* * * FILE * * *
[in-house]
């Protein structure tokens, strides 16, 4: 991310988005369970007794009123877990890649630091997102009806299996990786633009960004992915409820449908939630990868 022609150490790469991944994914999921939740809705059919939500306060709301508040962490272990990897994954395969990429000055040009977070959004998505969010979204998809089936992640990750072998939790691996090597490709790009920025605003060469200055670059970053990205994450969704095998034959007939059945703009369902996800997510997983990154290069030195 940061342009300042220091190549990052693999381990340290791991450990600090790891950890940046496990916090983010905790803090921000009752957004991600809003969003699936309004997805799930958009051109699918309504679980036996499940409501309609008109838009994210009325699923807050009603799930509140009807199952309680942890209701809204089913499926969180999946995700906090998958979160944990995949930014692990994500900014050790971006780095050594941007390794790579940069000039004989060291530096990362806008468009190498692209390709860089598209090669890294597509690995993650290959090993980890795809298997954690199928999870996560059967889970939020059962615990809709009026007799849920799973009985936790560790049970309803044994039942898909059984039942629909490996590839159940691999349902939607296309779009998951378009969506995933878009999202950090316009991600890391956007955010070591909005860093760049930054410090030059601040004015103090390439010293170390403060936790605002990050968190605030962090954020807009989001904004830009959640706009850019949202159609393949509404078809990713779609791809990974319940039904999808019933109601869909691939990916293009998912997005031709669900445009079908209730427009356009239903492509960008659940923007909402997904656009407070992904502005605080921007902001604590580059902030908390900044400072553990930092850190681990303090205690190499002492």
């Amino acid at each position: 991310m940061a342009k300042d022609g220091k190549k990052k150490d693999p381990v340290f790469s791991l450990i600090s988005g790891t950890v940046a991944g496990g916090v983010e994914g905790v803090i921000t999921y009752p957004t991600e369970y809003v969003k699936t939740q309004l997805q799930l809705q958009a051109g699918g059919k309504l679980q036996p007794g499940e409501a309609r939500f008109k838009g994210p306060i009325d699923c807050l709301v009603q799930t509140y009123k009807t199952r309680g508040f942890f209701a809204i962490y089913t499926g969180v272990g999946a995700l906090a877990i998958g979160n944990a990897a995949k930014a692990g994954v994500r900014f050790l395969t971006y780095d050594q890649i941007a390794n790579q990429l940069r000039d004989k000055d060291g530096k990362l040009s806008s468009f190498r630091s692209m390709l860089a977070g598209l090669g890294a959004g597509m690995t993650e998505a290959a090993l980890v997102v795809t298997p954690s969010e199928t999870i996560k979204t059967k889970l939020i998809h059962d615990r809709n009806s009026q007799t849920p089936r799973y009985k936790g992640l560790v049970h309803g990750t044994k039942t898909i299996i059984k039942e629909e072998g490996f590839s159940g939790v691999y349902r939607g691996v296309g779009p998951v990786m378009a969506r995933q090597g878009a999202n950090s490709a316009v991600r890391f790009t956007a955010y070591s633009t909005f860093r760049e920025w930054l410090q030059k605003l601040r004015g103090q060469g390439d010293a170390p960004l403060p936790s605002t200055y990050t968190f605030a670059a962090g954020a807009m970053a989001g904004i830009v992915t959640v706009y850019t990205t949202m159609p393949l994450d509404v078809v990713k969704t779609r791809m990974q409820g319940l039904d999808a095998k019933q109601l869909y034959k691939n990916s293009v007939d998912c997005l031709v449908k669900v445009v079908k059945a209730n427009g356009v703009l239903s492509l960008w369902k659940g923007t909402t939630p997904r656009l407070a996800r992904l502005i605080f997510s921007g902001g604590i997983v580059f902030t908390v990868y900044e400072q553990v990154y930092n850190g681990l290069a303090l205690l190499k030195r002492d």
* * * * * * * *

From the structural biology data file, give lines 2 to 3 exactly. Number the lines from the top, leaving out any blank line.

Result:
């Protein structure tokens, strides 16, 4: 991310988005369970007794009123877990890649630091997102009806299996990786633009960004992915409820449908939630990868 022609150490790469991944994914999921939740809705059919939500306060709301508040962490272990990897994954395969990429000055040009977070959004998505969010979204998809089936992640990750072998939790691996090597490709790009920025605003060469200055670059970053990205994450969704095998034959007939059945703009369902996800997510997983990154290069030195 940061342009300042220091190549990052693999381990340290791991450990600090790891950890940046496990916090983010905790803090921000009752957004991600809003969003699936309004997805799930958009051109699918309504679980036996499940409501309609008109838009994210009325699923807050009603799930509140009807199952309680942890209701809204089913499926969180999946995700906090998958979160944990995949930014692990994500900014050790971006780095050594941007390794790579940069000039004989060291530096990362806008468009190498692209390709860089598209090669890294597509690995993650290959090993980890795809298997954690199928999870996560059967889970939020059962615990809709009026007799849920799973009985936790560790049970309803044994039942898909059984039942629909490996590839159940691999349902939607296309779009998951378009969506995933878009999202950090316009991600890391956007955010070591909005860093760049930054410090030059601040004015103090390439010293170390403060936790605002990050968190605030962090954020807009989001904004830009959640706009850019949202159609393949509404078809990713779609791809990974319940039904999808019933109601869909691939990916293009998912997005031709669900445009079908209730427009356009239903492509960008659940923007909402997904656009407070992904502005605080921007902001604590580059902030908390900044400072553990930092850190681990303090205690190499002492």
């Amino acid at each position: 991310m940061a342009k300042d022609g220091k190549k990052k150490d693999p381990v340290f790469s791991l450990i600090s988005g790891t950890v940046a991944g496990g916090v983010e994914g905790v803090i921000t999921y009752p957004t991600e369970y809003v969003k699936t939740q309004l997805q799930l809705q958009a051109g699918g059919k309504l679980q036996p007794g499940e409501a309609r939500f008109k838009g994210p306060i009325d699923c807050l709301v009603q799930t509140y009123k009807t199952r309680g508040f942890f209701a809204i962490y089913t499926g969180v272990g999946a995700l906090a877990i998958g979160n944990a990897a995949k930014a692990g994954v994500r900014f050790l395969t971006y780095d050594q890649i941007a390794n790579q990429l940069r000039d004989k000055d060291g530096k990362l040009s806008s468009f190498r630091s692209m390709l860089a977070g598209l090669g890294a959004g597509m690995t993650e998505a290959a090993l980890v997102v795809t298997p954690s969010e199928t999870i996560k979204t059967k889970l939020i998809h059962d615990r809709n009806s009026q007799t849920p089936r799973y009985k936790g992640l560790v049970h309803g990750t044994k039942t898909i299996i059984k039942e629909e072998g490996f590839s159940g939790v691999y349902r939607g691996v296309g779009p998951v990786m378009a969506r995933q090597g878009a999202n950090s490709a316009v991600r890391f790009t956007a955010y070591s633009t909005f860093r760049e920025w930054l410090q030059k605003l601040r004015g103090q060469g390439d010293a170390p960004l403060p936790s605002t200055y990050t968190f605030a670059a962090g954020a807009m970053a989001g904004i830009v992915t959640v706009y850019t990205t949202m159609p393949l994450d509404v078809v990713k969704t779609r791809m990974q409820g319940l039904d999808a095998k019933q109601l869909y034959k691939n990916s293009v007939d998912c997005l031709v449908k669900v445009v079908k059945a209730n427009g356009v703009l239903s492509l960008w369902k659940g923007t909402t939630p997904r656009l407070a996800r992904l502005i605080f997510s921007g902001g604590i997983v580059f902030t908390v990868y900044e400072q553990v990154y930092n850190g681990l290069a303090l205690l190499k030195r002492d």